Building long-term relationships matters. To succeed in sales, understanding how a company works and the relationships between people is essential. When you access the right people in the buying group and deliver personalized value messages, your likelihood of sales success will skyrocket. In the next series of blog posts, we elaborate on five questions you must answer to effectively develop a business relationship strategy. Here’s a quick overview.
1. Which people matter?
Of course, all stakeholders in a prospect or customer matter; but in a specific project, some matter more than others. Some are responsible for the success of the project, others own the budget. It is likely that there are many who can say no – but only a few that can say yes. Creating a relationship map to understand the key players is critical.
2. How do they think?
Before you can change someone’s mind, you have to know how they think. Propensity to change, decision orientation, and previous experiences should serve as the guiding path to how you approach your relationship development strategy.
3. What is your current relationship?
There will be a variety of opinions within any given company on whether or not to select you as a supplier. If people don’t know you, they will view you as irrelevant, and that’s almost as bad as a negative opinion – at least when they have a bad opinion you have the opportunity to change it.
If they don’t know you and think you are irrelevant, you have two hurdles to overcome. First – you need to convince them of your utility, and then you need to help them develop a preference for you. Therefore, it’s key to develop honest assessments of your current relationships. Evidence, not opinion, is what you need for your relationship mapping strategy.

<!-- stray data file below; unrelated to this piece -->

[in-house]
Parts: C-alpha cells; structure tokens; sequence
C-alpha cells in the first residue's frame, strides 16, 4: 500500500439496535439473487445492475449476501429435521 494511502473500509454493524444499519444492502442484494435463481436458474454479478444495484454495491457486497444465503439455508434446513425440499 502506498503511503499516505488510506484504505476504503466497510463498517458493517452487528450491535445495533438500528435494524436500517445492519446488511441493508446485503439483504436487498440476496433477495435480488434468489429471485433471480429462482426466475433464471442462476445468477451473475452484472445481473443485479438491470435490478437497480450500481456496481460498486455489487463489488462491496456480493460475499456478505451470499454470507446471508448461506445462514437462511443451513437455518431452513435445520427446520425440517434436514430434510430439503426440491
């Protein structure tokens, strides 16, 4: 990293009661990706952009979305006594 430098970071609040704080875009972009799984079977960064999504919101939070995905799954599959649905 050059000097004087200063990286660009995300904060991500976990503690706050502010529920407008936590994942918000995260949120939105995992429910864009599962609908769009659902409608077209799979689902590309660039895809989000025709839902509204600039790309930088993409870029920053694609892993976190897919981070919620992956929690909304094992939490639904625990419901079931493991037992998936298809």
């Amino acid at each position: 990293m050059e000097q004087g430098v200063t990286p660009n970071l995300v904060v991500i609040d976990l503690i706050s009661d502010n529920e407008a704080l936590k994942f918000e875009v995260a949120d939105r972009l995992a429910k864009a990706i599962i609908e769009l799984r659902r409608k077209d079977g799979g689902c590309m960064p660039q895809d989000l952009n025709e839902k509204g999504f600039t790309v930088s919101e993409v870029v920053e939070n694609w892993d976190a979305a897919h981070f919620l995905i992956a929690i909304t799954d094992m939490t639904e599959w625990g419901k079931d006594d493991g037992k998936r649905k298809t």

4. What is the relationship gap?
One of the greatest myths in sales is that you have to achieve ‘Trusted Advisor’ status with everyone. That might be nice, but it is impractical. The investment required is too much, and when you try to reach that level with everyone it is likely that you will not have enough time to spend on the relationships that really matter. It’s the peanut butter problem – spread it too thinly and it doesn’t taste good anywhere.
To understand where you need to get to, you have to assess the relationship required to you there. Establish the desired level first and then determine the gap that needs to be bridged.
5. How do you bridge that gap?
The key to elevating and expanding your business relationships comes down to one key principle. You must create, measure, and communicate value to the customer. The questions to ask yourself are:
- “How can I show the buyer that I have delivered value to their company in the past?”
- “What can I do during the selling process to add value to the customer, expand their understanding of the problems they are trying to solve or make them think about their business in a different way?”
- “To whom should I communicate these messages?”
If you take the time to work through these questions you will find that your business relationship strategy emerges clearly. You will easily understand the value to communicate and who to communicate it to, helping the customer and your sales pipeline.
If you want to delve into any of these questions more deeply, get started on our 5 part series.